Immigration has a reputation for random outcomes.

So, as I said at the start, good luck with it.
Chile: My expectations are low. Very low.
I accept chaos. I'm not sure whether it accepts me.

Donnybrook
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Re: buying land in patagonia

Post by Donnybrook » Thu Jun 02, 2016 12:01 pm

You are actually getting some good advice and for free. No need for the name calling. A few points you may have missed: you cannot import used cars to Chile. Full stop. Any vehicle here is imported and costs a lot more than the USA. You need to factor in this cost to a move. Note that not everywhere in Chile is accessible by road anyway, especially in Patagonia. Search "getting a Chilean driving license".

You seem to live in an apartment in a city and may not have the necessary stamina (not commitment, which is different) to face winters in remote parts of a remote country. I don't doubt your desire to see this wish come true but people on the forum are trying to explain that it will be harder than the hardest bits you imagine. The advice may seem harsh but you are not the first person to think that you want to live in the remote parts of Chile without really understanding what that would be like.

You talk about sheep but sheep need land and some knowledge of sheep farming. You also have to buy the sheep - or seeds or whatever you need to get started. Even survival farming is a risky business in Patagonia. The winds down there can pluck out your carrots faster than you can.

In order to obtain any initial residence visa you need to show that you either have a job here or can support yourself. To get Chilean nationality is a series of steps up the residence ladder and you won't get it before you have been here 6-8 years. Plenty of info if you search the forum for past posts or the wiki.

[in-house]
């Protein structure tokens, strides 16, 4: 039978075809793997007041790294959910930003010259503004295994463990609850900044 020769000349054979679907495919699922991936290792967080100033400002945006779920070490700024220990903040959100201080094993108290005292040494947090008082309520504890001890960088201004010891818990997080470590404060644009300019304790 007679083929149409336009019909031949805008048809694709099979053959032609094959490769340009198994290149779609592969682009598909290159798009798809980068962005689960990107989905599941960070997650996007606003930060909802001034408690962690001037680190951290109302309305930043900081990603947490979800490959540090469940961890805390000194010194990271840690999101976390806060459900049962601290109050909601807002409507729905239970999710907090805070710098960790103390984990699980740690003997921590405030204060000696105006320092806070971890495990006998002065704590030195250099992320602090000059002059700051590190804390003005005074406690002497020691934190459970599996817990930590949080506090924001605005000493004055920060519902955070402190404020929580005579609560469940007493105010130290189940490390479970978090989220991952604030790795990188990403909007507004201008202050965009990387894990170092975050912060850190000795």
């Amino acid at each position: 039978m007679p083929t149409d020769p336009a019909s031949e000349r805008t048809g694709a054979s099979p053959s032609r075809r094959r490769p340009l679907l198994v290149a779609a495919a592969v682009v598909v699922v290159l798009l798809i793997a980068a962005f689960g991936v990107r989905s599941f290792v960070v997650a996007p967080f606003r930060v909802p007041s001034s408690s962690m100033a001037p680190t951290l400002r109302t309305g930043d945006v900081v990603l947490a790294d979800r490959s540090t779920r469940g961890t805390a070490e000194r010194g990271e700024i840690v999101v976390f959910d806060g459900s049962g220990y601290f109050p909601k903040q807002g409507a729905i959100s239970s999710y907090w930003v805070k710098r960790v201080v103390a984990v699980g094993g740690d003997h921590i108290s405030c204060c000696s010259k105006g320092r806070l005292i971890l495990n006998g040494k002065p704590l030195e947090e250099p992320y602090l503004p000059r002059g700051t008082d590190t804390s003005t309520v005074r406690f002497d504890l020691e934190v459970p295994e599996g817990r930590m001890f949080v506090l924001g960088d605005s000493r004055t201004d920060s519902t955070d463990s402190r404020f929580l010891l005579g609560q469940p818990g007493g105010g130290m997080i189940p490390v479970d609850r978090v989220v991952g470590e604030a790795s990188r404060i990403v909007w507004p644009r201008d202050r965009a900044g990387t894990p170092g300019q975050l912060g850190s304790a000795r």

We have heard what you want from Chile but nothing about what you hope to offer the country in exchange for its offering you residence.

You won't always get the answers you want on here but all the answers have been honest ones. From what you have posted it would seem you think this move would be easier than it actually is. The first advice is always the same: come and look. If the cost of that is a major obstacle then, no matter how frugally you want to live, you probably can't afford it - even if you don't live like the decadent, city-dwelling, capitalists you seem to think we all are.

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snobrd4life
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Re: buying land in patagonia

Post by snobrd4life » Thu Jun 02, 2016 12:20 pm

Seriously, why not just live off the grid somewhere out in the sticks in the states? Alaska? Pacific Northwest? Haven't read anything that your have written so far that makes Patagonia sound like a better place considering your financial situation and lack of experience or common sense.

Set aside that it would completely ruin you financially, you seriously think you're going to get a medevac helicopter in remote Patagonia in an emergency? There are plenty of places north of Pto Montt that don't even get a bar off cell phone service on a regular day. The posters didn't initially bust your balls just for kicks. It was meant to be good advice. Anything after your tirade of hostile profanity is just pissing into the wind. What do you expect?

Get realistic and accept constructive advice. Otherwise this is a waste of time for all posters.
ese ruido blanco es una alarma en mis oídos
Not in Chile for now, but still lurking.

spambush
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Re: buying land in patagonia

Post by spambush » Thu Jun 02, 2016 12:45 pm

another idea weve had (along with the ecovillage), was to give my parent alot of my money so that we could be sent 1000usd for each person each month to meet the residency income requirement... does anyone think that would be officially recognized? also volunteer work?

spambush
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Re: buying land in patagonia

Post by spambush » Thu Jun 02, 2016 12:52 pm

snobrd4life wrote:Seriously, why not just live off the grid somewhere out in the sticks in the states? Alaska? Pacific Northwest? Haven't read anything that your have written so far that makes Patagonia sound like a better place considering your financial situation and lack of experience or common sense.